URANIUM

Introduction

Atomic Number: 92
Group: None
Atomic Weight: 238.02891
Period: 7
CAS Number: 7440-61-1

Classification

Chalcogen
Halogen
Noble Gas
Lanthanoid
Actinoid
Rare Earth Metal
Platinum Group Metal
Transuranium
No Stable Isotopes
Solid
Liquid
Gas
Solid (Predicted)

Description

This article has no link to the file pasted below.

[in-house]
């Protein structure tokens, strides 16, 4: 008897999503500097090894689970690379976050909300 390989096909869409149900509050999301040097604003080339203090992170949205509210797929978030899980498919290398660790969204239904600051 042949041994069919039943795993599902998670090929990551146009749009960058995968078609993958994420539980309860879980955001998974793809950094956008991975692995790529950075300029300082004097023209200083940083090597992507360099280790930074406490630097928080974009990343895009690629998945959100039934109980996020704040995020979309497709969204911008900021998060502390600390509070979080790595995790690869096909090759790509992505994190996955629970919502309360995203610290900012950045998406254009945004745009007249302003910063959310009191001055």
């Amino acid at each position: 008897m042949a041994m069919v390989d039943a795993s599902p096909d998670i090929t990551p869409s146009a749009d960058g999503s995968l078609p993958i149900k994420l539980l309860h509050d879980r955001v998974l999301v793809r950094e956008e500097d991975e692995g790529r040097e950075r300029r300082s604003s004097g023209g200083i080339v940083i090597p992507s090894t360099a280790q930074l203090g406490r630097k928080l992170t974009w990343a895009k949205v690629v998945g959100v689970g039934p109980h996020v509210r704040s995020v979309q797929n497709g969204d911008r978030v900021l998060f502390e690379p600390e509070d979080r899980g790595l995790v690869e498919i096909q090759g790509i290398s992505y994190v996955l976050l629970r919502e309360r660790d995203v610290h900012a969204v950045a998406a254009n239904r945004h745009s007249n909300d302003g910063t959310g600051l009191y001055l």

Yellow-colored glass, containing more than 1% uranium oxide and dating back to 79 A.D., has been found near Naples, Italy. Klaproth recognized an unknown elementin pitchblende and attempted to isolate the metal in 1789. The metal apparently was first isolated in 1841 by Peligot, who reduced the anhydrous chloridewith potassium. Uranium is not as rare as it was once thought. It is now considered to be more plentiful than mercury, antimony, silver, or cadmium,and is about as abundant as molybdenum or arsenic. It occurs in numerous minerals such as pitchblende, uraninite, carnotite, autunite, uranophane,davidite, and tobernite. It is also found in phosphate rock, lignite, monazite sands, and can be recovered commercially from these sources. Largedeposits of uranium ore occur in Utah, Colorado, New Mexico, Canada, and elsewhere. The U.S.D.O.E. purchases uranium in the form of acceptableU3O8 concentrates. This incentive program has greatly increased the known uranium reserves. Uranium can be made by reducing uranium halides withalkali or alkaline earth metals or by reducing uranium oxides by calcium, aluminum, or carbon at high temperatures. The metal can also be producedby electrolysis of KUf5 or Uf4, dissolved in a molten mixture of CaCl2 and NaCl. High-purity uranium can be prepared by the thermal decompositionof uranium halides on a hot filament. Uranium exhibits three crystallographic modifications as follows. Heating the alpha form to 688 degrees Celsius will convert it to the beta form. Further heating up to 776 degrees Celsius will convert it to the gamma form. Uranium is a heavy, silvery-white metal which is pyrophoric when finely divided. It is a little softer than steel, and is attacked by cold water in a finelydivided state. It is malleable, ductile, and slightly paramagnetic. In air, the metal becomes coated with a layer of oxide. Acids dissolve the metal, butit is unaffected by alkalis. Uranium has twenty three isotopes, one of which is an isomer and all of which are radioactive. Naturally occurring uraniumcontains 99.2745% by weight uranium-238, 0.720% uranium-235, and 0.0055% uranium-234. Studies show that the percentage weight of uranium-235 in natural uranium varies byas much as 0.1%, depending on the source. The U.S.D.O.E. has adopted the value of 0.711 as being their “official” percentage of uranium-235 in natural uranium.Natural uranium is sufficiently radioactive to expose a photographic plate in an hour or so. Much of the internal heat of the earth is thought to beattributable to the presence of uranium and thorium. 238U with a half-life of 4.46 X 10^9 years, has been used to estimate the age of igneous rocks. Theorigin of uranium, the highest member of the naturally occurring elements — except perhaps for traces of neptunium or plutonium — is not clearlyunderstood, although it may be presumed that uranium is a decay product of elements of higher atomic weight, which may have once been presenton earth or elsewhere in the universe. These original elements may have been formed as a result of a primordial “creation,” known as “the big bang,”in a supernova, or in some other stellar processes. Uranium is of great importance as a nuclear fuel. Uranium-238 can be converted into fissionable plutoniumby the following reactions. Neutron absorption by uranium-238 will produce uranium-239. Two successive beta decays yield plutonium-239 via neptunium-239. This nuclear conversion can be brought about in “breeder” reactors where it is possible to produce more new fissionable material than the fissionablematerial used in maintaining the chain reaction. Uranium-235 is of even greater importance, for it is the key to the utilization of uranium. 235U, while occurringin natural uranium to the extent of only 0.71%, is so fissionable with slow neutrons that a self-sustaining fission chain reaction can be made to occurin a reactor constructed from natural uranium and a suitable moderator, such as heavy water or graphite, alone. 235U can be concentrated by gaseousdiffusion and other physical processes, if desired, and used directly as a nuclear fuel, instead of natural uranium, or used as an explosive. Naturaluranium, slightly enriched with 235U by a small percentage, is used to fuel nuclear power reactors for the generation of electricity. Natural thoriumcan be irradiated with neutrons as follows to produce the important isotope uranium-233. Neutron absorption of thorium-232 yields thorium-233. Two successive beta decays yield uranium-233 via protactinium-233. While thorium itself is not fissionable, uranium-233 is, and in this way may be used as a nuclear fuel. One pound of completely fissioned uranium has the fuelvalue of over 1500 tons of coal. The uses of nuclear fuels to generate electrical power, to make isotopes for peaceful purposes, and to make explosivesare well known. The estimated world-wide production of the 430 nuclear power reactors in operation in January 1994 amounted to about 338,000megawatts. Uranium in the U.S.A. is controlled by the U.S. Nuclear Regulatory Commission. New uses are being found for “depleted” uranium, i.e.,uranium with the percentage of uranium-235 lowered to about 0.2%. It has found use in inertial guidance devices, gyro compasses, counterweights for aircraftcontrol surfaces, as ballast for missile reentry vehicles, and as a shielding material. Uranium metal is used for X-ray targets for production of high-energyX-rays; the nitrate has been used as photographic toner, and the acetate is used in analytical chemistry. Crystals of uranium nitrate aretriboluminescent. Uranium salts have also been used for producing yellow “vaseline” glass and glazes. Uranium and its compounds are highly toxic,both from a chemical and radiological standpoint. Finely divided uranium metal, being pyrophoric, presents a fire hazard. The maximum permissibletotal body burden of natural uranium (based on radiotoxicity) is 0.2 microcuries for soluble compounds. Recently, the natural presence of uranium in manysoils has become of concern to homeowners because of the generation of radon and its daughters (see under Radon). Uranium metal is availablecommercially at a cost of about $200/kg (99.7%) in air-tight glass under argon. 1